New lease accounting guidance proposed for federal entities

By Ken Tysiac

The Federal Accounting Standards Advisory Board (FASAB) and the Accounting and Auditing Policy Committee (AAPC) have proposed implementation guidance for federal-entity accounting standards and amendments to leases-related topics.

The AAPC, a permanent committee established and overseen by FASAB, proposed a Federal Financial Accounting Technical Release, Implementation Guidance for Leases. FASAB, meanwhile, is proposing a Statement of Federal Financial Accounting Standards (SFFAS), Omnibus Amendments to Leases-Related Topics.

The proposals are contained in a joint exposure draft. Comments can be emailed to fasab@fasab.gov through Feb. 5.

The proposal for the technical release contains 99 implementation questions and answers and proposes guidance for applying the requirements of SFFAS 54, Leases. The proposals for the technical release were created under the assumption that the omnibus amendment proposals become final.

The omnibus proposal would amend SFFAS 54 to enhance the clarity of the standard, rescind certain disclosure requirements, and provide minor technical corrections.

“These proposals are intended to clarify and explain the application of SFFAS 54 and the many nuances and complexities that we expected to arise under the statement,” FASAB Chair George Scott said in a news release. “By engaging in extensive research and outreach, and through the efforts of a dedicated task force, the goal has been to facilitate the ongoing leases implementation activities across the federal community.”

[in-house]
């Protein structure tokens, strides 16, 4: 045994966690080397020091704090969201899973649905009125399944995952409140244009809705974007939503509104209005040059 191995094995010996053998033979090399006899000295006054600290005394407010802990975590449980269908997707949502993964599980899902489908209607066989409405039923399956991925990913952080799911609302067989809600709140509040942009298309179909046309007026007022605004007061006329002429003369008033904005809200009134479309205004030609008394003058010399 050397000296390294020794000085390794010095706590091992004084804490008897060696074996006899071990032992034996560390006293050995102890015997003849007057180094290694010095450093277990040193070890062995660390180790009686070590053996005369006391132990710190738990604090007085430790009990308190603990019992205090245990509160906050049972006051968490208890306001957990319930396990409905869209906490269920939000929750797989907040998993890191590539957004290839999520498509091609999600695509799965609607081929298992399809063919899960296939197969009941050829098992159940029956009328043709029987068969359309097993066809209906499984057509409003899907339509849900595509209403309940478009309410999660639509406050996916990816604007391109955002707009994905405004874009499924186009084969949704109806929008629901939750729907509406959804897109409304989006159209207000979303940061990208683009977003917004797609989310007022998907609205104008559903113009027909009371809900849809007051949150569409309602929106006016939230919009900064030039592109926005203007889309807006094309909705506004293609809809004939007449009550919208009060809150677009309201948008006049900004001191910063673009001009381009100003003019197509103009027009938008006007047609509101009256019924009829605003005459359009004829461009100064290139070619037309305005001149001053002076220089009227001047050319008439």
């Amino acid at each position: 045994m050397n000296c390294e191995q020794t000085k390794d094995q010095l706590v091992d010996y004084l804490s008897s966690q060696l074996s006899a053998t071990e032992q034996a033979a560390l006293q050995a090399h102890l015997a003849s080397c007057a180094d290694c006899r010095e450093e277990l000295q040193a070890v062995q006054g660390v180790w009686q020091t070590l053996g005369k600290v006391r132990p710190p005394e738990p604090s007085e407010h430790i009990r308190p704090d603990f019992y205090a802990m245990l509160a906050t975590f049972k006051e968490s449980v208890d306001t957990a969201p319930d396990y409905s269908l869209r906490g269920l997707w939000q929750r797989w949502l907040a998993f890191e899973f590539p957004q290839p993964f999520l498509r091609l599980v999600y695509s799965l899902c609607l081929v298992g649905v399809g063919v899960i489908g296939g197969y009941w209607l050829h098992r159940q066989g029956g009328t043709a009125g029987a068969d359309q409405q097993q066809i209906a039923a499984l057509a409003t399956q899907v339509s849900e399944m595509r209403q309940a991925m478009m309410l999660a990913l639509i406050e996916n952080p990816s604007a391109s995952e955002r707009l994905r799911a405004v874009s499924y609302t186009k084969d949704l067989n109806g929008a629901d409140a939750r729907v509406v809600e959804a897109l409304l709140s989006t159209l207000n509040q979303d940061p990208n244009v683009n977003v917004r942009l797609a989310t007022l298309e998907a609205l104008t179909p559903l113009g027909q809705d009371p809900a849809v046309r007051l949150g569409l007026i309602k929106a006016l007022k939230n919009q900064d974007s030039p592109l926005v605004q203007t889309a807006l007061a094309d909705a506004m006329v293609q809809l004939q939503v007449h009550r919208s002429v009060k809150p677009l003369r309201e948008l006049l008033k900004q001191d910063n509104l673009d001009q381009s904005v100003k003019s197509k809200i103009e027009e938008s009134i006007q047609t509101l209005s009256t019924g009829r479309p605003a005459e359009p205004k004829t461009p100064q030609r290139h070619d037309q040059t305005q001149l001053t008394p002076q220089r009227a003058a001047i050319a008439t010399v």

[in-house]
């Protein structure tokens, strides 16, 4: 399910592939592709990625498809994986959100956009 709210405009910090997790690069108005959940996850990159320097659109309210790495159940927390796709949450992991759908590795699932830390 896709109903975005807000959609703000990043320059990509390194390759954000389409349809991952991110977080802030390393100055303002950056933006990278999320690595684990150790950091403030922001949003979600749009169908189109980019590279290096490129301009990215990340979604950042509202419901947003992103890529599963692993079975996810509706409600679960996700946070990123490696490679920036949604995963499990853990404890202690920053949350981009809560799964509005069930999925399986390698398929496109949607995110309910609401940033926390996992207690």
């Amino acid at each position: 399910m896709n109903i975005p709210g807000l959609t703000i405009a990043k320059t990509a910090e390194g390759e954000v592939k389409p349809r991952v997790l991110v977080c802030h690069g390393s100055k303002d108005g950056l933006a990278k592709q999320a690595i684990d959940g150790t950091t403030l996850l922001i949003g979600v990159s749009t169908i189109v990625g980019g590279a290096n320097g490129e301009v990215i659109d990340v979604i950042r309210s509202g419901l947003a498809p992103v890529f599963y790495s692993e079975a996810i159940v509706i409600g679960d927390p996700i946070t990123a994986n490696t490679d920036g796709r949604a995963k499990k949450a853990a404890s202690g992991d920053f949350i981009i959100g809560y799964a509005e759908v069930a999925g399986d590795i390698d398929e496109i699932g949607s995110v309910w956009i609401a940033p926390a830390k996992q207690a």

Ken Tysiac (Kenneth.Tysiac@aicpa-cima.com) is the JofA’s editorial director.

Where to find January’s flipbook issue

Starting this month, all Association magazines — the Journal of Accountancy, The Tax Adviser, and FM magazine (coming in February) — are completely digital. Read more about the change and get tips on how to access the new flipbook digital issues.

SPONSORED REPORT

Get your clients ready for tax season

Upon its enactment in March, the American Rescue Plan Act (ARPA) introduced many new tax changes, some of which retroactively affected 2020 returns. Making the right moves now can help you mitigate any surprises heading into 2022.